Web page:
Expecting a buyout?  Many companies offer significant buyouts to long time employees a few years before retirement when trying to cut back staff, labor costs or shift the direction of the company.  Although a large cheque can be exciting it can also create a significant tax issue.  One simple solution to this is to take the buyout and put it in a RRSP.  With this option the deduction the RRSP creates offsets the taxes on the buyout.  As a lump sum like this will often push you into a much higher tax bracket than usual, this is often a great time to use your RRSP room to save tax, that is if you have enough RRSP room.

High income year.  If you get a bonus, or sell an asset (such as a rental house) that sends your income into a higher tax bracket than you normally would be in, this could be worth saving your RRSP room for.

Skip a low income year.  If you happen to make less one year than normal, then skipping the deduction that year may make long term sense.

When planning your finances it is important to look into the future and plan for low income years, high income years and any future financial transactions that may impact your tax situation.

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IPP versus RRSP

An IPP (Individual Pension Plan) is a tool that can replace an RRSP (Registered Retirement Savings Account) for small business owners.  So which one is better to hold your investments in?

Why consider an IPP (Individual Pension Plan).

  • As you near retirement the contribution limit is greater than that of an RRSP
  • In some circumstance IPP’s behaves differently in your estate.
  • Can be used in different tax planning strategies (Accountant is recommended to discuss these, but can include under funding to devalue a business)


Why would you not want an IPP (Individual Pension Plan)

  • Annual fees are due to maintain IPP’s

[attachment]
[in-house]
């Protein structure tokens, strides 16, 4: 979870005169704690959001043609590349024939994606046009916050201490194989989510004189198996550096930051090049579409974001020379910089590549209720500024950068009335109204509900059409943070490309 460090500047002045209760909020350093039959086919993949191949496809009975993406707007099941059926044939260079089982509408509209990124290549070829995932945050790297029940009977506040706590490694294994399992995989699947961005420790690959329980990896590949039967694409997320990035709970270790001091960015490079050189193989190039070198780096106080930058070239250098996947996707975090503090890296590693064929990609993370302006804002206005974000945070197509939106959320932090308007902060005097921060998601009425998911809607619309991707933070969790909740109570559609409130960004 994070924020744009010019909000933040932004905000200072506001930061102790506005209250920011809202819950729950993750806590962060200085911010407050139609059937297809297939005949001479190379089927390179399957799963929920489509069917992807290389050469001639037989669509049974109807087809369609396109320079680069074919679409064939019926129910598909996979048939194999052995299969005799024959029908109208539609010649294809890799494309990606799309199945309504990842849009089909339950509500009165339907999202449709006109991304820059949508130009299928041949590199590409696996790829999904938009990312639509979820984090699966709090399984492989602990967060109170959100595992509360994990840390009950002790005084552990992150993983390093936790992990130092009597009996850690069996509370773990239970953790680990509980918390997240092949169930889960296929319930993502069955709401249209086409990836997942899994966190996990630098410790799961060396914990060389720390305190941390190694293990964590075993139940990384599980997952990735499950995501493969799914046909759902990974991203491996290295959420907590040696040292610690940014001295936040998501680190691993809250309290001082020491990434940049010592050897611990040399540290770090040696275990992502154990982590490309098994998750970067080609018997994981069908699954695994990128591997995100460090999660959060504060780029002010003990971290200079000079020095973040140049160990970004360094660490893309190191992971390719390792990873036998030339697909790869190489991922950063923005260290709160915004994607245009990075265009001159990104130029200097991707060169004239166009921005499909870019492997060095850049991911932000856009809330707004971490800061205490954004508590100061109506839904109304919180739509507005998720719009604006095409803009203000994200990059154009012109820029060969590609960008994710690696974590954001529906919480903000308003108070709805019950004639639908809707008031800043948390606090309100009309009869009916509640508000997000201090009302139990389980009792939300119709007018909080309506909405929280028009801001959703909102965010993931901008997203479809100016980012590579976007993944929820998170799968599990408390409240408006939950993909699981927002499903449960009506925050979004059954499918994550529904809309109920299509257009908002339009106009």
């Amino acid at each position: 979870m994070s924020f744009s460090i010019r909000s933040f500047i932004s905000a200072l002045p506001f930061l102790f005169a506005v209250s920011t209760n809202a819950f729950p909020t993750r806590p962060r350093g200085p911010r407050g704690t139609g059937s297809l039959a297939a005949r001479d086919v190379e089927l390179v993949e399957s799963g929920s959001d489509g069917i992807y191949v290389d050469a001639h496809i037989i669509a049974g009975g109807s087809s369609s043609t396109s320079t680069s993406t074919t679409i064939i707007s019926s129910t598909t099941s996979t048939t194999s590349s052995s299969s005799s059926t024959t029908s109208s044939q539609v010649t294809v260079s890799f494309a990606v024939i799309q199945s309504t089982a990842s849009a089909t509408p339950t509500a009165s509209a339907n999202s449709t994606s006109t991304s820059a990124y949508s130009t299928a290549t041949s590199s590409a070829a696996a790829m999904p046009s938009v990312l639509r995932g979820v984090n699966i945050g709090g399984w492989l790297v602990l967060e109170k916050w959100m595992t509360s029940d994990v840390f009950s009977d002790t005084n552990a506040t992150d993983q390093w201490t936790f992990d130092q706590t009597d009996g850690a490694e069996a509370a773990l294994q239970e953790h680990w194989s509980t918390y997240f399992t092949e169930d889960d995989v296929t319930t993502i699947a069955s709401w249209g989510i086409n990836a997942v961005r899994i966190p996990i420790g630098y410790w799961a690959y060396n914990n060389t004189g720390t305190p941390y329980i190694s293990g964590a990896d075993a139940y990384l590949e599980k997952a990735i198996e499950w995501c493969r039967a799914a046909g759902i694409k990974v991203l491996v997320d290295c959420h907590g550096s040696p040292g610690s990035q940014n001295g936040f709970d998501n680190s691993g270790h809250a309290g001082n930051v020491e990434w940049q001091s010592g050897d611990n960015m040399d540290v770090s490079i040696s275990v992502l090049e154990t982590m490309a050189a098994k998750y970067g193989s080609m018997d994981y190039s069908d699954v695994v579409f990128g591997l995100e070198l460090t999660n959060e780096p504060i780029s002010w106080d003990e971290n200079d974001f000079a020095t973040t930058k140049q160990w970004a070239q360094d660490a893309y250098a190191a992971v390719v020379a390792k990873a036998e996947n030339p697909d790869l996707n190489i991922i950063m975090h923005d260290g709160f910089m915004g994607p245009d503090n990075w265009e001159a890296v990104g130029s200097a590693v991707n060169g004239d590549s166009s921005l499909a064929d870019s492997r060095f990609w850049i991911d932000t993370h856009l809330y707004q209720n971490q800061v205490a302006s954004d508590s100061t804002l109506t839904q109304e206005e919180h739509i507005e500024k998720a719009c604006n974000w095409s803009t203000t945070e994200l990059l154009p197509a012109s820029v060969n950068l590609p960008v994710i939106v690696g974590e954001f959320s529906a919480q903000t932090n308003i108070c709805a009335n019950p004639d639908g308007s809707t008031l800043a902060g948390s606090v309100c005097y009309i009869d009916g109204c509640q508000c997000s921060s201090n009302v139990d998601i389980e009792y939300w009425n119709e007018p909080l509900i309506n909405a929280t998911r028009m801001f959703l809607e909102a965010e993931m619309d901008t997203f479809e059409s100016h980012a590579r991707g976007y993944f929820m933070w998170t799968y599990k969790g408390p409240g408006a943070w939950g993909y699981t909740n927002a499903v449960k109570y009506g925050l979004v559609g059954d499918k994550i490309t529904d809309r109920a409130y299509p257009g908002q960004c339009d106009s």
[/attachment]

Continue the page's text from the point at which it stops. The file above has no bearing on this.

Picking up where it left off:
• Many more rules and restriction than an RRSP
  • A more complicated tool to understand.


If you are considering an IPP I would recommend talking to both an investment professional that understands this tool and an Accountant that can explain the tax benefits.  These can be a great tool if understood and used in the right planning situation.

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Keeping Identity Safe Event

Identity theft is growing at an alarming rate, this event will help you decrease your vulnerability,  Join George Greenwood on,

March 2 2011

Doors open 6:30

7:00 pm to 8:30 pm

Guildford Golf & Country Club

7929 152 Street  Surrey BC

Using the RRSP “Gross up” Strategy

This is a simple strategy to increase the size of your RRSP (Registered Retirement Savings Plan) without losing more of your income to savings.  The best way to explain the concept is with an example.  To keep the math simple we will say the tax rate is 50% (please note that there is no 50% tax rate in BC, the benefit of this strategy should be calculated at your real tax rate, however for the example 50% is much easier to visualize).

Example, John makes a $4,000 RRSP contribution at our imaginary 50% tax rate.  With this he can expect to save $2,000 on his income tax.  As many put there refund back into their RRSP, the gross up strategy says he should borrow the same amount as the refund and then use the refund to pay back the loan.  This increases the tax savings now and gets the money into your account sooner, giving your money longer to earn interest.  Now if you add a $4,000 contribution and $2,000 refund together and make that your new contribution you would now get $3,000 at our 50% rate, so we need to run through this a few times until the extra tax savings no longer makes much of a difference.


Normal RRSP contribution of $4,000 would create a $2,000 tax savings

Gross up RRSP contribution of $4,000 would become $8,000, with a refund of $4000 to pay off the $4,000 loan required to make the contribution.

To see if this strategy works for you can work out the difference at your tax bracket and hopefully with this strategy you can save a little more for retirement, without having to find any extra money.